The Miles Español Project

Blogging here has slowed in the past few days and may not pick up markedly for a few more. The Rifftides staff is on deadline for an historical essay to accompany Bob Belden’s Miles Español film project. The research has had to be deeper, wider and more intense than I imagined when I said yes to the assignment. No regrets, though. A few years ago, William Zinsser wrote an inspirational book called Writing to Learn. I thought I knew a thing or two about the subject at hand, but as I write this, boy, am I learning—about the roots of African, Spanish and Caribbean music, how they intertwined and nourished early jazz, about how those traditions informed what we heard from Miles Davis and Gil Evans and led to much of what we hear today. A bonus: I’ve come to know Jelly Roll Morton even better.

Belden’s Miles Español will result in a compact disc, but it is primarily a video venture. Many of the musicians worked with Miles. A few of the players are Chick Corea, Jack DeJohnette, Chano Domínguez, John Scofield, Alex Acuña, Ron Carter and Jerry Gonzalez. All 36 are named in the credits of this 10-minute preview.

Hasta la mañana (mas o menos)

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  1. says

    Thanks for introducing us to that wonderful project! — It was very wise *not* to hire a trumpeter to “fake” Miles; although I think that either Terrence Blanchard, Tom Harrell, or Wallace Roney would have been the perfect “replacements” for him.

    This is, by the way, one of my favorite recordings of “Concierto De Aranjuez”: — I love those spacey sounds.

    • Doug Ramsey says

      And this is one of mine, accompanied by photographs taken in and around Aranjuez. The track is so long that YouTube had to post it in two parts.

      Jim Hall, guitar; Roland Hanna, piano; Ron Carter, bass, Steve Gadd, drums; Chet Baker, trumpet; Paul Desmond, alto saxophone; Don Sebesky, arranger; Joaquin Rodrigo, composer. Recorded April, 1975, for Jim Hall’s album Concierto.

  2. says

    Thanks a bunch, Doug!

    Both videos are blocked in Germany, but I’ve found a way ’round that. — Anyway, my friend Lothar Lewien (Chet Baker biographer) from Berlin wrote:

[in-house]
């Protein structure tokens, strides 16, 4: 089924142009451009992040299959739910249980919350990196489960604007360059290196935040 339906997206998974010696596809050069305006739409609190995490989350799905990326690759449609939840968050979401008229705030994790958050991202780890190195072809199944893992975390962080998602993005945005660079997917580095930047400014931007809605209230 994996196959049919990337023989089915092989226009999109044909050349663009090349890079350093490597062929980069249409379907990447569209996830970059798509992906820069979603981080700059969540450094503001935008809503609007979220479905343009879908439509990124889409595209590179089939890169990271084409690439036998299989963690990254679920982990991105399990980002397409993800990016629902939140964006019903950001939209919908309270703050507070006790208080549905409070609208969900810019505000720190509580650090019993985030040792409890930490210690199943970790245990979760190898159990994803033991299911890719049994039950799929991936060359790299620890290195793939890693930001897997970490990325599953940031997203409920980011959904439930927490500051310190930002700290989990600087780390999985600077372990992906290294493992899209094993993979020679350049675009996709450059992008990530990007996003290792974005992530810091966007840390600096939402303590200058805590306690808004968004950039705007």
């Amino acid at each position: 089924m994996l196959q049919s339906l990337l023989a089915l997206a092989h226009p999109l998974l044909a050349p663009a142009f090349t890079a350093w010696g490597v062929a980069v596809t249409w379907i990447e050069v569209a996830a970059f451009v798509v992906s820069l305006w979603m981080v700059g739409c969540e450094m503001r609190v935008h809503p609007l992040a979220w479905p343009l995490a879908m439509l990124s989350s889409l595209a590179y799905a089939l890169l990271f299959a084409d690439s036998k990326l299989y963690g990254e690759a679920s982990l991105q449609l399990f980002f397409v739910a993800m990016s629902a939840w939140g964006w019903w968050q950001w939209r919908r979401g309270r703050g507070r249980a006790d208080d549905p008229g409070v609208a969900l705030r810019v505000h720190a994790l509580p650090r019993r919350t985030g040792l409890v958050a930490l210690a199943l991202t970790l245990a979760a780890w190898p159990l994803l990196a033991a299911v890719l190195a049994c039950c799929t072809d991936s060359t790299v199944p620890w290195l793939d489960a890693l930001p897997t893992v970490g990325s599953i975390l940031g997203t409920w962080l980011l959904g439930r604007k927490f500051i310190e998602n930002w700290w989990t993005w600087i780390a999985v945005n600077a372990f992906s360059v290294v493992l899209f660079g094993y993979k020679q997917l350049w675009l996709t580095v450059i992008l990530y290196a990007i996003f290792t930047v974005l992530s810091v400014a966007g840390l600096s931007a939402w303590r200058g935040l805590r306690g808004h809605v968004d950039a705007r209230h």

“CONCIERTO is and will remain my all-time favorite. Good to know that there are other, far more important jazz connoisseurs than myself, as well here as abroad, who are sharing the very same opinion.”

  3. Terence Smith says

    I am just seeing Doug Ramsey’s selection of the JIm Hall/Chet Baker/Paul Desmond for his video.. More coincidences of taste, but not surprising. I think a lot of us find the JimHall /Chet Baker “Concierto” version of Rodrigo’s Aranjuez just as valid as the Miles/Gil. Which is saying something. For me, these so-called “jazz versions” easily eclipse those from legit guitarists with Leonard Bernstein and co., by getting more of the limitless feeling living in the Rodrigo piece.

    But there is another: the Collaboration version of Laurindo Almeida with the Modern Jazz Quartet. Laurindo gets as far into the feeling as the spirit can take us. And the John Lewis quartet reduction of the orchestral score seems somehow more vast than the Philharmonic. It’s on an old Atlantic LP. I buy every copy I can in the used record bins. And give to people I deem worthy.

  4. Terence Smith says

    Hey, I just looked at the Complete Atlantic Records MJQ Mosaic Box: yep, disk 7 has Laurindo with MJQ, all that great stuff. And the two live set volumes of European recordings, all there. I have almost all the albums represented and would still like it. Plus it has booklet and commentaries by Doug Ramsey. I gotta go back and see: I guess it includes the stuff with Sonny Rollins, live at Music Inn? If anybody out there does not have these, I can assure you you will not be disappointed!